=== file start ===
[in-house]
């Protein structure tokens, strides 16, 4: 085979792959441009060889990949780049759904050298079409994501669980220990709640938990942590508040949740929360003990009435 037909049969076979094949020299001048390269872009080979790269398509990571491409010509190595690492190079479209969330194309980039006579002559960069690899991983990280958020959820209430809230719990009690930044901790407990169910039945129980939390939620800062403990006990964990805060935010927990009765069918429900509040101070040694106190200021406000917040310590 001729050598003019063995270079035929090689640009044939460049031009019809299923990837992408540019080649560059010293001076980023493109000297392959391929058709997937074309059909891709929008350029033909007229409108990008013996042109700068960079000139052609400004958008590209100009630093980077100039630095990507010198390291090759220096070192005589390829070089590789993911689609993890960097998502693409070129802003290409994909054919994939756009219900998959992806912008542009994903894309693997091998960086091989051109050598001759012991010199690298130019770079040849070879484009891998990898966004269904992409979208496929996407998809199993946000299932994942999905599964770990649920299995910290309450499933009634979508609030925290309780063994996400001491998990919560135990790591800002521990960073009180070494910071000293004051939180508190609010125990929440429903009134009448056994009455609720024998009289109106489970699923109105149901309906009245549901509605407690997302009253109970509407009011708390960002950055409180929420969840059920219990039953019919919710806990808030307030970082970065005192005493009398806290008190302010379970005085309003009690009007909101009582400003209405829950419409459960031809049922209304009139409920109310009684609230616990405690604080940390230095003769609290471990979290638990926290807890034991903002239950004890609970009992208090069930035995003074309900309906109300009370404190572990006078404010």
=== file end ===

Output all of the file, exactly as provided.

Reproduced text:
[in-house]
């Protein structure tokens, strides 16, 4: 085979792959441009060889990949780049759904050298079409994501669980220990709640938990942590508040949740929360003990009435 037909049969076979094949020299001048390269872009080979790269398509990571491409010509190595690492190079479209969330194309980039006579002559960069690899991983990280958020959820209430809230719990009690930044901790407990169910039945129980939390939620800062403990006990964990805060935010927990009765069918429900509040101070040694106190200021406000917040310590 001729050598003019063995270079035929090689640009044939460049031009019809299923990837992408540019080649560059010293001076980023493109000297392959391929058709997937074309059909891709929008350029033909007229409108990008013996042109700068960079000139052609400004958008590209100009630093980077100039630095990507010198390291090759220096070192005589390829070089590789993911689609993890960097998502693409070129802003290409994909054919994939756009219900998959992806912008542009994903894309693997091998960086091989051109050598001759012991010199690298130019770079040849070879484009891998990898966004269904992409979208496929996407998809199993946000299932994942999905599964770990649920299995910290309450499933009634979508609030925290309780063994996400001491998990919560135990790591800002521990960073009180070494910071000293004051939180508190609010125990929440429903009134009448056994009455609720024998009289109106489970699923109105149901309906009245549901509605407690997302009253109970509407009011708390960002950055409180929420969840059920219990039953019919919710806990808030307030970082970065005192005493009398806290008190302010379970005085309003009690009007909101009582400003209405829950419409459960031809049922209304009139409920109310009684609230616990405690604080940390230095003769609290471990979290638990926290807890034991903002239950004890609970009992208090069930035995003074309900309906109300009370404190572990006078404010």